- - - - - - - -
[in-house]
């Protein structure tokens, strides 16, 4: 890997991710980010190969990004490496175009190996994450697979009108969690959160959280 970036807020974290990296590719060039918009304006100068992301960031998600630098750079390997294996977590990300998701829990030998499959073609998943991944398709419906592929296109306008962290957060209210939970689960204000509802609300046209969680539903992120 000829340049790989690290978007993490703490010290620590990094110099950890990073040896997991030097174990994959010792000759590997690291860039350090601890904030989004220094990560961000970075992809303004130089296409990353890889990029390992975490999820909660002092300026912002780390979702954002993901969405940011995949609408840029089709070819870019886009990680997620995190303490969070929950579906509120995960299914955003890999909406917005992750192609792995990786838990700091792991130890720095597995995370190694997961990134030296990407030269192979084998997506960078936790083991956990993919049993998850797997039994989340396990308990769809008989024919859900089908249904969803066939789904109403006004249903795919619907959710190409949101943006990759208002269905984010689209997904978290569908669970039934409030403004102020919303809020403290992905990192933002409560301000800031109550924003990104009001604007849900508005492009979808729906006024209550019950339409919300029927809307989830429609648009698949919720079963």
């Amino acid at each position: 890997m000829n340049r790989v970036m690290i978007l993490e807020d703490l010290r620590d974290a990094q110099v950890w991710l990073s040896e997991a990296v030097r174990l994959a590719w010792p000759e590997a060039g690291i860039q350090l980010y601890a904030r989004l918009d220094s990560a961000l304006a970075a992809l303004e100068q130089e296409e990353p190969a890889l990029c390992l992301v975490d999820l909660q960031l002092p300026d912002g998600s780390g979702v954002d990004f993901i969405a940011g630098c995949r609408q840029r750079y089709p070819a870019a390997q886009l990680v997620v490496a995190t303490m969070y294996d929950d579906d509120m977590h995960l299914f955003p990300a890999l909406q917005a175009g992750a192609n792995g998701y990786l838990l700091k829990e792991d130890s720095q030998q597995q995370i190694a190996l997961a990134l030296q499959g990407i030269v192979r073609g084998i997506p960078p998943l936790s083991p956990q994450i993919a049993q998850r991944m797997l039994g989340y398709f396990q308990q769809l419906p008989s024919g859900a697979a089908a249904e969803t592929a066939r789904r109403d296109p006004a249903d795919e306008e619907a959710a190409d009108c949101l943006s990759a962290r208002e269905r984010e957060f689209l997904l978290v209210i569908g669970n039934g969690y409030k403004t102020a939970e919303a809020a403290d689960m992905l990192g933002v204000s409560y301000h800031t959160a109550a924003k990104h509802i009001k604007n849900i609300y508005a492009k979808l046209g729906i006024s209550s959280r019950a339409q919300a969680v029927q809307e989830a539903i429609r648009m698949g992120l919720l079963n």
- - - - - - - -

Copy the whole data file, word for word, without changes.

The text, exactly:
[in-house]
């Protein structure tokens, strides 16, 4: 890997991710980010190969990004490496175009190996994450697979009108969690959160959280 970036807020974290990296590719060039918009304006100068992301960031998600630098750079390997294996977590990300998701829990030998499959073609998943991944398709419906592929296109306008962290957060209210939970689960204000509802609300046209969680539903992120 000829340049790989690290978007993490703490010290620590990094110099950890990073040896997991030097174990994959010792000759590997690291860039350090601890904030989004220094990560961000970075992809303004130089296409990353890889990029390992975490999820909660002092300026912002780390979702954002993901969405940011995949609408840029089709070819870019886009990680997620995190303490969070929950579906509120995960299914955003890999909406917005992750192609792995990786838990700091792991130890720095597995995370190694997961990134030296990407030269192979084998997506960078936790083991956990993919049993998850797997039994989340396990308990769809008989024919859900089908249904969803066939789904109403006004249903795919619907959710190409949101943006990759208002269905984010689209997904978290569908669970039934409030403004102020919303809020403290992905990192933002409560301000800031109550924003990104009001604007849900508005492009979808729906006024209550019950339409919300029927809307989830429609648009698949919720079963």
């Amino acid at each position: 890997m000829n340049r790989v970036m690290i978007l993490e807020d703490l010290r620590d974290a990094q110099v950890w991710l990073s040896e997991a990296v030097r174990l994959a590719w010792p000759e590997a060039g690291i860039q350090l980010y601890a904030r989004l918009d220094s990560a961000l304006a970075a992809l303004e100068q130089e296409e990353p190969a890889l990029c390992l992301v975490d999820l909660q960031l002092p300026d912002g998600s780390g979702v954002d990004f993901i969405a940011g630098c995949r609408q840029r750079y089709p070819a870019a390997q886009l990680v997620v490496a995190t303490m969070y294996d929950d579906d509120m977590h995960l299914f955003p990300a890999l909406q917005a175009g992750a192609n792995g998701y990786l838990l700091k829990e792991d130890s720095q030998q597995q995370i190694a190996l997961a990134l030296q499959g990407i030269v192979r073609g084998i997506p960078p998943l936790s083991p956990q994450i993919a049993q998850r991944m797997l039994g989340y398709f396990q308990q769809l419906p008989s024919g859900a697979a089908a249904e969803t592929a066939r789904r109403d296109p006004a249903d795919e306008e619907a959710a190409d009108c949101l943006s990759a962290r208002e269905r984010e957060f689209l997904l978290v209210i569908g669970n039934g969690y409030k403004t102020a939970e919303a809020a403290d689960m992905l990192g933002v204000s409560y301000h800031t959160a109550a924003k990104h509802i009001k604007n849900i609300y508005a492009k979808l046209g729906i006024s209550s959280r019950a339409q919300a969680v029927q809307e989830a539903i429609r648009m698949g992120l919720l079963n």